“We endorse renewable energy, but this was the wrong project in the wrong location.”
That Environmental Impact Statement assumed that Bechtel would be able to use existing transmission lines on the site to get power from Soda Mountain to Los Angeles. But those transmission lines belong to the Los Angeles Department of Water and Power, which announced in June — the same week as the Soda Mountain EIS was released — that it wouldn't be buying power from the project. LADWP said that the project would be too environmentally destructive to justify their becoming a customer. ...And without that transmission, it's unlikely the project will ever obtain a contract with a utility to sell its power.
About 100 people attend a forum in Morro Bay hosted by Trident Winds. Residents questioned officials about impacts to fishing, views, lights and the environment. Trident plans to file the first of three dozen permit applications in January
The first phase identifies national conservation lands and designates areas of critical environmental concern, wildlife allocations, and national scenic and historic trail management corridors to conserve biological, cultural and other values. Furthermore, the DOI says special recreation management areas and extensive recreation management areas are identified to recognize and promote recreational opportunities and public access. Thus, these lands would be closed to renewable energy and benefit from adaptive management in the face of climate change, the agency explains.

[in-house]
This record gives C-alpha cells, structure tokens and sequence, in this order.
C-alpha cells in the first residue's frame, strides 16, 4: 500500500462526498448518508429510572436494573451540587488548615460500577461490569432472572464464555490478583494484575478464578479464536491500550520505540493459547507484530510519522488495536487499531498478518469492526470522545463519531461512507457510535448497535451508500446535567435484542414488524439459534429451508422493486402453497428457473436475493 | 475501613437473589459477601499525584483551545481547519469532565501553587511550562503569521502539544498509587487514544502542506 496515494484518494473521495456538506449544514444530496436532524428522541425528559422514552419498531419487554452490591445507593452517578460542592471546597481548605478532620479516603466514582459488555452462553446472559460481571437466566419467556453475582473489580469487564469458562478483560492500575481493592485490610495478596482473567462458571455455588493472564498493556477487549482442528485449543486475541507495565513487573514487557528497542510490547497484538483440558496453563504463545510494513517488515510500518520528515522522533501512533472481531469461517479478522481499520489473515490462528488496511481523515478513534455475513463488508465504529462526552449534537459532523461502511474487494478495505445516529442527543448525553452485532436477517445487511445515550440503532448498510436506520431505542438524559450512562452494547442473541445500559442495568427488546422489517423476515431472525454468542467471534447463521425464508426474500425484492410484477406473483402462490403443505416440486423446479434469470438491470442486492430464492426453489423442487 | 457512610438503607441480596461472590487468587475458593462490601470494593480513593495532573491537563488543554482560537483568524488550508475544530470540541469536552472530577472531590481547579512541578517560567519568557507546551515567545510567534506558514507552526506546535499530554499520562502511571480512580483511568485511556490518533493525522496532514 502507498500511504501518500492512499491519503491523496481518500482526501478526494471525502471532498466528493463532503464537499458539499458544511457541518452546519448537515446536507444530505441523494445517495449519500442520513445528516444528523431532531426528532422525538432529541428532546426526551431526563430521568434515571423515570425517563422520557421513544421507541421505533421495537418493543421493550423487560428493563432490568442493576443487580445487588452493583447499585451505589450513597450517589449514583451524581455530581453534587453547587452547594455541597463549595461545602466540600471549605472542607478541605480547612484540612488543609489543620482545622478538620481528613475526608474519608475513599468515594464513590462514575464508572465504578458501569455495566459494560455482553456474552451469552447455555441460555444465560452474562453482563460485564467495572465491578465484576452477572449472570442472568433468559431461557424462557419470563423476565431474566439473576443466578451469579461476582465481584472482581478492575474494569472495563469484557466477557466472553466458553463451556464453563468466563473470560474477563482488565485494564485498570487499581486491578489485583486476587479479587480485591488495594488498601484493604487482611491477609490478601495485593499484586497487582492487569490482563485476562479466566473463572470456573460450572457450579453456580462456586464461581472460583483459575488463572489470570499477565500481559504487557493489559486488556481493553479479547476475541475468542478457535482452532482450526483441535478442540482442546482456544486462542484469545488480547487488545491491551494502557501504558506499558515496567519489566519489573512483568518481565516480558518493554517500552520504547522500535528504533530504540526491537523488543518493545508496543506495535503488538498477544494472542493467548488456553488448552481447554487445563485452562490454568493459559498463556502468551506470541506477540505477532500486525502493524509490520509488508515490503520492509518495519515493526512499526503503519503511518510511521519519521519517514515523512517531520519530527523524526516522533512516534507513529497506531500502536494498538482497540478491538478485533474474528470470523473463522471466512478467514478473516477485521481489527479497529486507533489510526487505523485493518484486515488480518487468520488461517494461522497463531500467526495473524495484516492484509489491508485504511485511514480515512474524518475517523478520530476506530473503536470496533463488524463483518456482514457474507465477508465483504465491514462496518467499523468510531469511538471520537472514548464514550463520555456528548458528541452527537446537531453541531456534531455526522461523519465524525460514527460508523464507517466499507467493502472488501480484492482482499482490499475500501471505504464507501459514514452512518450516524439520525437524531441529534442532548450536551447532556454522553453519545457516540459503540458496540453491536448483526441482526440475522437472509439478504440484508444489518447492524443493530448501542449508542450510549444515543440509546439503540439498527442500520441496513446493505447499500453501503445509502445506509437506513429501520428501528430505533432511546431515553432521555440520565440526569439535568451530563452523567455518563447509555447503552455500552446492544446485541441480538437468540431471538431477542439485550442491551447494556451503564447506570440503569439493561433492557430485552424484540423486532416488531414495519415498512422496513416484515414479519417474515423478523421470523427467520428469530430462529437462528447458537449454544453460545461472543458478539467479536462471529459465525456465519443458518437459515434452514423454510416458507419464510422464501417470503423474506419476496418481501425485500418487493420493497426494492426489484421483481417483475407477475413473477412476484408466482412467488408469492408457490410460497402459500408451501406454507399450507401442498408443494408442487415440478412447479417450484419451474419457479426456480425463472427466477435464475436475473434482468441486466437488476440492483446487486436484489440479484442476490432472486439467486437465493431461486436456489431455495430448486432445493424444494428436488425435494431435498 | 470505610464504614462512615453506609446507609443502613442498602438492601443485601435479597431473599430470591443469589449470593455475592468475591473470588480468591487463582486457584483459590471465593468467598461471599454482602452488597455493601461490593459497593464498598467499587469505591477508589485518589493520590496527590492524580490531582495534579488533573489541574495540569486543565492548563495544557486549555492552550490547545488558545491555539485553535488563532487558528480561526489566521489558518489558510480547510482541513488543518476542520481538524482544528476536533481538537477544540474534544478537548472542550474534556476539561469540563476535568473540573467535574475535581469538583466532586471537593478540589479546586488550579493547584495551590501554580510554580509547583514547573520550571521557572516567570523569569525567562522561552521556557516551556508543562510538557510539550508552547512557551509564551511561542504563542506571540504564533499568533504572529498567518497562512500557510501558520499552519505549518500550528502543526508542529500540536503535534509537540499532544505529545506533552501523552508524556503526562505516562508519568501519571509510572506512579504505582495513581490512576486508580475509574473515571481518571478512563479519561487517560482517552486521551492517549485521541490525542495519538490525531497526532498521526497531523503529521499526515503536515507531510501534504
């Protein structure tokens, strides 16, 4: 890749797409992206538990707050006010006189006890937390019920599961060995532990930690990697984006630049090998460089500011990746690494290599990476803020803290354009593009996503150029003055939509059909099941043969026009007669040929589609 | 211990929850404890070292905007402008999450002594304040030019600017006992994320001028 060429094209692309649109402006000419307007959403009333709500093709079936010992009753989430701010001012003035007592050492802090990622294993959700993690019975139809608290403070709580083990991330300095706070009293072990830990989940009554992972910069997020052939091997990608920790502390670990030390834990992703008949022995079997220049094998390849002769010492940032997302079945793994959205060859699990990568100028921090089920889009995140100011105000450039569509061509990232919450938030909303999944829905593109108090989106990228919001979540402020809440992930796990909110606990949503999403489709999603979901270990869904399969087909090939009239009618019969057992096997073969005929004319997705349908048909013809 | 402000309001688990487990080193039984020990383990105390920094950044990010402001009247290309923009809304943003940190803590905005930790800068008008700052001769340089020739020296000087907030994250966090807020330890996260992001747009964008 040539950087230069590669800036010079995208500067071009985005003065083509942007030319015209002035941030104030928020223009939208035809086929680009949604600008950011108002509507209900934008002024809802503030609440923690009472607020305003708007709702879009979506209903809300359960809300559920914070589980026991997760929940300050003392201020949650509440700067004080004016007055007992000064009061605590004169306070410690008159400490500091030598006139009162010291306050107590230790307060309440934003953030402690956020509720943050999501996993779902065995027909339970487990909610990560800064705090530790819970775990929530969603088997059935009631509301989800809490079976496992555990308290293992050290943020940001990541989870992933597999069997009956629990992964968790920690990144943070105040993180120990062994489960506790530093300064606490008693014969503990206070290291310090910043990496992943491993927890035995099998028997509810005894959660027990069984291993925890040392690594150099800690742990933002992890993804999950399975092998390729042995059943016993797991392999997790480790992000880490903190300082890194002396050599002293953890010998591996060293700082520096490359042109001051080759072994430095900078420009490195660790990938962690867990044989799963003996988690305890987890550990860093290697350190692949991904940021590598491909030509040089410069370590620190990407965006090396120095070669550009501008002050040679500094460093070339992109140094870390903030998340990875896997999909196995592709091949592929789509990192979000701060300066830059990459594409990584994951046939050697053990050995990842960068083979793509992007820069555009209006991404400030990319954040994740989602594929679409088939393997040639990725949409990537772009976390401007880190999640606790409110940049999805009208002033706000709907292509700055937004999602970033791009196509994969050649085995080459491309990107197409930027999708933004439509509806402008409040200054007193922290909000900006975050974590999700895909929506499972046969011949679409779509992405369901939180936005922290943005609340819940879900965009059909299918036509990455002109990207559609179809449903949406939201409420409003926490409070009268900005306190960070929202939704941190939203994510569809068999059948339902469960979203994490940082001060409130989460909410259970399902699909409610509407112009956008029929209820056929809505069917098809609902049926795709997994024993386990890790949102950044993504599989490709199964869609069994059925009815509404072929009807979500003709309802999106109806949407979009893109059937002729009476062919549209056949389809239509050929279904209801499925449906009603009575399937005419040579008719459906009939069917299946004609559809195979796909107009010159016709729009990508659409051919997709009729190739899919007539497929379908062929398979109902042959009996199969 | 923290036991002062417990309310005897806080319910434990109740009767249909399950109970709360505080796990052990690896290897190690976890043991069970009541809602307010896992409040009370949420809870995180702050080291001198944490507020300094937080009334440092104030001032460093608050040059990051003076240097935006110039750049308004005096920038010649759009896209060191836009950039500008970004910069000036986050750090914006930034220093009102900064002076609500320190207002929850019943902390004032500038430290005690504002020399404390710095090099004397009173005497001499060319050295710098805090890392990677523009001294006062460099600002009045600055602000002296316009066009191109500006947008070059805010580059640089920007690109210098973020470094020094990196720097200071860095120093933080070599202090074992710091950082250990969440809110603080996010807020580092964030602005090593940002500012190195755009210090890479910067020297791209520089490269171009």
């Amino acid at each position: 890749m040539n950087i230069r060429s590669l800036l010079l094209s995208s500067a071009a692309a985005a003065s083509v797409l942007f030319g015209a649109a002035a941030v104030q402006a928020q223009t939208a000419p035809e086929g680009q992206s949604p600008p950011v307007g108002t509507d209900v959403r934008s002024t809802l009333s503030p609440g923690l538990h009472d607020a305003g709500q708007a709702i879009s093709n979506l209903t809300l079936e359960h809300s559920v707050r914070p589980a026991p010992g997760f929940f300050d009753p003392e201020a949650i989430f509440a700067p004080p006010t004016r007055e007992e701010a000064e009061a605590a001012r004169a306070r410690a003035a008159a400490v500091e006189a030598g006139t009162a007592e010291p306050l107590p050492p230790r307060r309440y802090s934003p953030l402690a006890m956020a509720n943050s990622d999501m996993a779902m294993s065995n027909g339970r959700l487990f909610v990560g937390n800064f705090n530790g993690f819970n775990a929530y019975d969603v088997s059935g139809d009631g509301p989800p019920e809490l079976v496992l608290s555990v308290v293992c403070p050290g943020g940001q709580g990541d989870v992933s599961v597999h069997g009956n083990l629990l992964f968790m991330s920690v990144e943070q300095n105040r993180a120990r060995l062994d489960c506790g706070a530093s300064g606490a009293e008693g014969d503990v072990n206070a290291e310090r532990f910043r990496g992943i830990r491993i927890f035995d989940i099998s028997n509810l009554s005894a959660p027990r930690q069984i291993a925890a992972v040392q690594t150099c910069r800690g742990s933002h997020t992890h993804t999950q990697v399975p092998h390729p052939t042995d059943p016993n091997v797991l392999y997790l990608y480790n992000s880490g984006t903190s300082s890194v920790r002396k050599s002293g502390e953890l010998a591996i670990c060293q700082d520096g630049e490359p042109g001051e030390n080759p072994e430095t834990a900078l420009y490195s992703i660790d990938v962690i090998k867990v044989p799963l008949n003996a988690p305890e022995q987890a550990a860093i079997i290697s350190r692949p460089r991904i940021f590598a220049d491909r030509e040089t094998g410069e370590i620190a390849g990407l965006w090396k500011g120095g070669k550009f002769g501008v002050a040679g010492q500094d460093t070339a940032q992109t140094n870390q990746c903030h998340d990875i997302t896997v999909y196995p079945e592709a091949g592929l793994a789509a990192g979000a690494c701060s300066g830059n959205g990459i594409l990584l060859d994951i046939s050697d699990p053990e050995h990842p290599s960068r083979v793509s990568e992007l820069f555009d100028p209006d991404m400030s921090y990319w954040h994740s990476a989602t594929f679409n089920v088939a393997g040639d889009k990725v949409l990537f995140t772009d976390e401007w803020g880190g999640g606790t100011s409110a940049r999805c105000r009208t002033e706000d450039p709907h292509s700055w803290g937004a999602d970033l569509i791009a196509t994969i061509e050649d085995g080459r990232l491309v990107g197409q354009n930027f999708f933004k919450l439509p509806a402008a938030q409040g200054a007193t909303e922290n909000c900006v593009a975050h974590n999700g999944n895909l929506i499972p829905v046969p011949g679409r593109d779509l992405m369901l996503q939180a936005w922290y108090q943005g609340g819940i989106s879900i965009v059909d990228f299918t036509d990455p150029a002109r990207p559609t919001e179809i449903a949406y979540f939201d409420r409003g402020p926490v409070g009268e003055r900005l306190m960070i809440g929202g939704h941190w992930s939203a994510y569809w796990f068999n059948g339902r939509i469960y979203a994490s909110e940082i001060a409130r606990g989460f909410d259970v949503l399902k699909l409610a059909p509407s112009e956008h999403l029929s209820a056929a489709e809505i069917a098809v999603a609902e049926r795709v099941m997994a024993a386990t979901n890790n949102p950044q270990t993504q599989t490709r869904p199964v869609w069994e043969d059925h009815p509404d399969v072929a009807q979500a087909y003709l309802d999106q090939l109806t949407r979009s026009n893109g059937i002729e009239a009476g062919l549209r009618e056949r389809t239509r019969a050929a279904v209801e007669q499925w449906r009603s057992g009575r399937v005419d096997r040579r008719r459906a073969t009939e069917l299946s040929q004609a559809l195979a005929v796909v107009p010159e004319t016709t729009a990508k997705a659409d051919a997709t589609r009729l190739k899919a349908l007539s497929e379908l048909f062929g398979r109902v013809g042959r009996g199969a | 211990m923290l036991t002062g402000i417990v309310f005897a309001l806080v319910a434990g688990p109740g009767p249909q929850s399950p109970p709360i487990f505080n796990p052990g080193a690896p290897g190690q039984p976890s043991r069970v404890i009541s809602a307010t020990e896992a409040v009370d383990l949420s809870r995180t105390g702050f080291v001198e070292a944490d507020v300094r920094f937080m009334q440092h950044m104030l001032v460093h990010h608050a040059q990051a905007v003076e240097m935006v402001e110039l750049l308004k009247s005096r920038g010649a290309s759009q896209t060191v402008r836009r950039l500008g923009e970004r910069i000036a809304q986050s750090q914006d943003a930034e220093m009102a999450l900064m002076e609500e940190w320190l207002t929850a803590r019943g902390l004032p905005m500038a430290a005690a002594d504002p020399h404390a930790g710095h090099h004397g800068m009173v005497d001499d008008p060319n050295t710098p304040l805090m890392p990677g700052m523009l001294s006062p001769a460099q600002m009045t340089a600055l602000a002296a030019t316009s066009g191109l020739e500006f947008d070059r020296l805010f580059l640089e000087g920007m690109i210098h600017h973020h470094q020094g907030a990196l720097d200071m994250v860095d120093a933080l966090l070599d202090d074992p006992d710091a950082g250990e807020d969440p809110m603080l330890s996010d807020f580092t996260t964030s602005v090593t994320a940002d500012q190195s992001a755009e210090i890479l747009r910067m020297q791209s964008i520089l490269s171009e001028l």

Even on paper, it was a wonder: Three expansive circles of shining mirrors supplicating three glowing 500-foot-tall towers, each engineered to turn the sun’s heat into electricity in the otherwise godforsaken Mojave Desert. The Ivanpah Solar Electric Generating System offered a sparkling vision of our nature-powered future, whose every gigawatt would keep tons of coal’s heat-trapping pollutants out of the atmosphere. BrightSource Inc., a company based in Oakland, California, would design it; construction giant Bechtel would build it on 4,000 acres near the California-Nevada border. It would supply clean electricity to 140,000 homes.
The U.S. Bureau of Land Management announced Friday it had eliminated a quarter of the proposed Soda Mountain Solar project but will allow most of its construction on nearly 2,000 acres near Death Valley National Park and the Mojave National Preserve. ...The project is in an area where such development would be prohibited under the proposed Desert Renewable Energy Conservation Plan.
The California desert may be a green energy developer's dream, but county officials have serious concerns about a plan to manage renewable energy projects on 22 million acres of the state's sunniest public and private lands.
The Bureau of Land Management on Thursday denied a Spanish company's application to build a controversial renewable energy facility in the Mojave Desert's remote Silurian Valley, deciding the sprawling project “would not be in the public interest.” ...Among the specific concerns the BLM noted were that the facility would disrupt migration corridors critical to bighorn sheep and other wildlife.
While the plan covers all renewable energy development. ...The plan's preferred alternative does not, however, create new zones for wind development in either Riverside or Imperial County, with few areas opened to wind overall. Nancy Rader — executive director of the California Wind Energy Association — said in a statement the industry's "worst fears are being realized."